Working It Out

The past two weeks have been incredibly challenging.

This is not directly due to life in quarantine, but rather due to life at a less-than-ideal workplace. In the meantime, daily lunch (and sometimes dinner) chats with my Japanese classmates, the steady rhythm of tea classes and discussions, as well as sunny afternoons in my garden have kept me afloat.

Without delving into the nitty gritty details of workplace conflicts, I want to take some time to reflect very broadly on the emotions and lessons that have weathered me recently.

One of the biggest lessons I’ve learned from this ordeal is that my ideal workplace is not defined necessarily by the prestige of the position or company, but rather by the social environment of those around me in the office. And while my current pay grade is embarrassingly low, I wouldn’t mind it quite as much if I had supportive leadership and feasible projects. I’m reminded of my summers interning at various monasteries for the mere exchange of food and shelter.

Working at the temple was no easy feat. It involved early mornings, late nights, barely any time to shower or do laundry in between, and the occasional all-nighter as we prepped for special ceremonies, meticulously arranged fruit on a platter, and finished proofreading extensive translation projects. But despite all of this, I was happy with the work, and I enjoyed the environment.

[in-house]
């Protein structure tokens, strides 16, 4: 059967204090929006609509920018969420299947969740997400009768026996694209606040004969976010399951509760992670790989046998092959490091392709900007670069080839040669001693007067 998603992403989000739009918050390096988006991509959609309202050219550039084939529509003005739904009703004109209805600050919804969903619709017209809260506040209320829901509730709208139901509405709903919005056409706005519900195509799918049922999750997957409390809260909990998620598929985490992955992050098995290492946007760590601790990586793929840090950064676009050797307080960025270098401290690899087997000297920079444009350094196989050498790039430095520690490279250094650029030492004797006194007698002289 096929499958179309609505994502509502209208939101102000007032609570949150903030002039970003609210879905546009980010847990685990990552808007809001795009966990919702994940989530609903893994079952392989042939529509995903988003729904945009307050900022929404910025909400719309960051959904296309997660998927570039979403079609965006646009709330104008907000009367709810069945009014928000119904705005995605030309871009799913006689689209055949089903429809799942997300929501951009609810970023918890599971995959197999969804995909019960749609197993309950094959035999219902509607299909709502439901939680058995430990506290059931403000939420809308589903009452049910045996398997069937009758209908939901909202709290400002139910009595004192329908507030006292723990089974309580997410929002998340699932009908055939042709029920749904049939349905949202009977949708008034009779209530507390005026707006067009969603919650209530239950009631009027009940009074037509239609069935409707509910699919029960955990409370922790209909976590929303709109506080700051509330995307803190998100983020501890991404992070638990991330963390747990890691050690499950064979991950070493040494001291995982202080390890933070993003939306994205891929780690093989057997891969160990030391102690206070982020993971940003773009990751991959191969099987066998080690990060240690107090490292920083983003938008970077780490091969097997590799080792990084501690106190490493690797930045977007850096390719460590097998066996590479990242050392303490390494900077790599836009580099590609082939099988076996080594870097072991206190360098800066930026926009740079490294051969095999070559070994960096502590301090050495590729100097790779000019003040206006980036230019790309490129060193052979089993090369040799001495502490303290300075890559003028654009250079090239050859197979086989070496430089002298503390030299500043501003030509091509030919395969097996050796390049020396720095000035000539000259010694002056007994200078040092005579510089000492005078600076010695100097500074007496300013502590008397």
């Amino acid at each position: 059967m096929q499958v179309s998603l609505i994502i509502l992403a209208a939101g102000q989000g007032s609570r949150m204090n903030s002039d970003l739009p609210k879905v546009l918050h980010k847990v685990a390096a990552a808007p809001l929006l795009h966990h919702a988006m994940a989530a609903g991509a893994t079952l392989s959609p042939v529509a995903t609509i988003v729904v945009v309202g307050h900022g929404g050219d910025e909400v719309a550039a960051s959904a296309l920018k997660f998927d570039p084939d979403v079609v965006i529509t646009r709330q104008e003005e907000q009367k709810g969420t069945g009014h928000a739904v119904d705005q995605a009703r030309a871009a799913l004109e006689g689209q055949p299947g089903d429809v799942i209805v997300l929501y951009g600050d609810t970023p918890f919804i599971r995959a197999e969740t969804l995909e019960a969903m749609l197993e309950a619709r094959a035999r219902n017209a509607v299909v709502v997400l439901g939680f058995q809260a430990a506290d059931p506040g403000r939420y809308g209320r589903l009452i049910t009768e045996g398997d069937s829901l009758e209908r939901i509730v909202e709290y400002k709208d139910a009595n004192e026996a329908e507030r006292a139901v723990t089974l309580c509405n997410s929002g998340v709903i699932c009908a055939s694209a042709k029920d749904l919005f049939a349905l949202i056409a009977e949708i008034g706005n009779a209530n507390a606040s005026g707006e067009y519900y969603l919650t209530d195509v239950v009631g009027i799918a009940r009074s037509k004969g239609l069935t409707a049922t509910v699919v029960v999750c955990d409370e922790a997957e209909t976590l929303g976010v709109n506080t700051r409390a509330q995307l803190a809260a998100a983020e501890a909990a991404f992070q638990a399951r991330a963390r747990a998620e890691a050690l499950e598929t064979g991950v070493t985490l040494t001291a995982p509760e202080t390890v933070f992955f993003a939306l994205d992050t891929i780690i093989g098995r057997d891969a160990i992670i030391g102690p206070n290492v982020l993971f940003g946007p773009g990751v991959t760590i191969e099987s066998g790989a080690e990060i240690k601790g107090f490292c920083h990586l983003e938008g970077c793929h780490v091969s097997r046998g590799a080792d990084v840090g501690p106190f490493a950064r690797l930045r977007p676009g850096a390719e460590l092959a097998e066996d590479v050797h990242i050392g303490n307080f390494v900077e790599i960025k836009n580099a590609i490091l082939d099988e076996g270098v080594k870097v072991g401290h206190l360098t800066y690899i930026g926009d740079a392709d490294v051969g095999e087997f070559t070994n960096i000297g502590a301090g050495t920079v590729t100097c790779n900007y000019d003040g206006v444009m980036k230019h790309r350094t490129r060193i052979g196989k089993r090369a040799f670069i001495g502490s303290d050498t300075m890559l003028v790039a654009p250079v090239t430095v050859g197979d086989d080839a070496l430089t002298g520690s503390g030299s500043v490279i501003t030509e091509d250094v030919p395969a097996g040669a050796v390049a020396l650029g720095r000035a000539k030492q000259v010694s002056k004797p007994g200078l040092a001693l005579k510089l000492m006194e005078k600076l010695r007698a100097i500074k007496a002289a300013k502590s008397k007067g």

Thinking back to my time at The Huntington, when I spent a summer researching and translating Chinese poetry, I would say that is still my favorite job. There I worked in an office with people who loved to chat about classical literature, East Asian design and aesthetics, and combined their mastery of niche knowledge with kindness.

And so, as I look for other jobs now, I am not looking for something that pays a lot, nor am I looking for the name of a prestigious company. I am open to anything, and really, what I want to know is everything that happens behind the job ad. What is their office like? How collaborative is the environment? How transparent are different groups towards each other?

Perhaps two years ago, my former college advisor said to me , “Andrew, you could survive with close to nothing.”

And although I know I can always survive with next to nothing, I want to be able to thrive with next to nothing. Financially, I don’t feel particularly burdened, although each time I get paid my mom laughs at how she makes more washing dishes. To thrive though, I know I need to work in a space which is collaborative yet efficient, critical yet kind, ambitious yet realistic.

Without these traits, I simply feel like I would be working to survive, rather than working to grow.

And I sure hope there’s some growth after everything has been worked out.

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